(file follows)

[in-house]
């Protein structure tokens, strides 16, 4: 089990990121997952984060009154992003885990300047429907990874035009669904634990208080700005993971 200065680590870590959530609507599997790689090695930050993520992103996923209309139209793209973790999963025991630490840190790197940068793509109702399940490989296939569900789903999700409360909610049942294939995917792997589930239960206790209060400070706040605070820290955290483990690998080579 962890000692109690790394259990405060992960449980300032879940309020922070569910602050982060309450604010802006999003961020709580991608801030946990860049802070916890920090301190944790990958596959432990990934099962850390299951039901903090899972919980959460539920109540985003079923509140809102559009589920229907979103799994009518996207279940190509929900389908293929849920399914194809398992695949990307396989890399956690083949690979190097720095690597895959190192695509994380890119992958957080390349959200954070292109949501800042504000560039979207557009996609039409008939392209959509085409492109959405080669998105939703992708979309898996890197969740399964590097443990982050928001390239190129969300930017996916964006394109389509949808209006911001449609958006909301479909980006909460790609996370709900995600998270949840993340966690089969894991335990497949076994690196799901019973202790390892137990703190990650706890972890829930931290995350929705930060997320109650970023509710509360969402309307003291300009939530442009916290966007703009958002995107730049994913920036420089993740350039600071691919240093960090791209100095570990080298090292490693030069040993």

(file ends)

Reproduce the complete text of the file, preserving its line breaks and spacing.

[in-house]
């Protein structure tokens, strides 16, 4: 089990990121997952984060009154992003885990300047429907990874035009669904634990208080700005993971 200065680590870590959530609507599997790689090695930050993520992103996923209309139209793209973790999963025991630490840190790197940068793509109702399940490989296939569900789903999700409360909610049942294939995917792997589930239960206790209060400070706040605070820290955290483990690998080579 962890000692109690790394259990405060992960449980300032879940309020922070569910602050982060309450604010802006999003961020709580991608801030946990860049802070916890920090301190944790990958596959432990990934099962850390299951039901903090899972919980959460539920109540985003079923509140809102559009589920229907979103799994009518996207279940190509929900389908293929849920399914194809398992695949990307396989890399956690083949690979190097720095690597895959190192695509994380890119992958957080390349959200954070292109949501800042504000560039979207557009996609039409008939392209959509085409492109959405080669998105939703992708979309898996890197969740399964590097443990982050928001390239190129969300930017996916964006394109389509949808209006911001449609958006909301479909980006909460790609996370709900995600998270949840993340966690089969894991335990497949076994690196799901019973202790390892137990703190990650706890972890829930931290995350929705930060997320109650970023509710509360969402309307003291300009939530442009916290966007703009958002995107730049994913920036420089993740350039600071691919240093960090791209100095570990080298090292490693030069040993």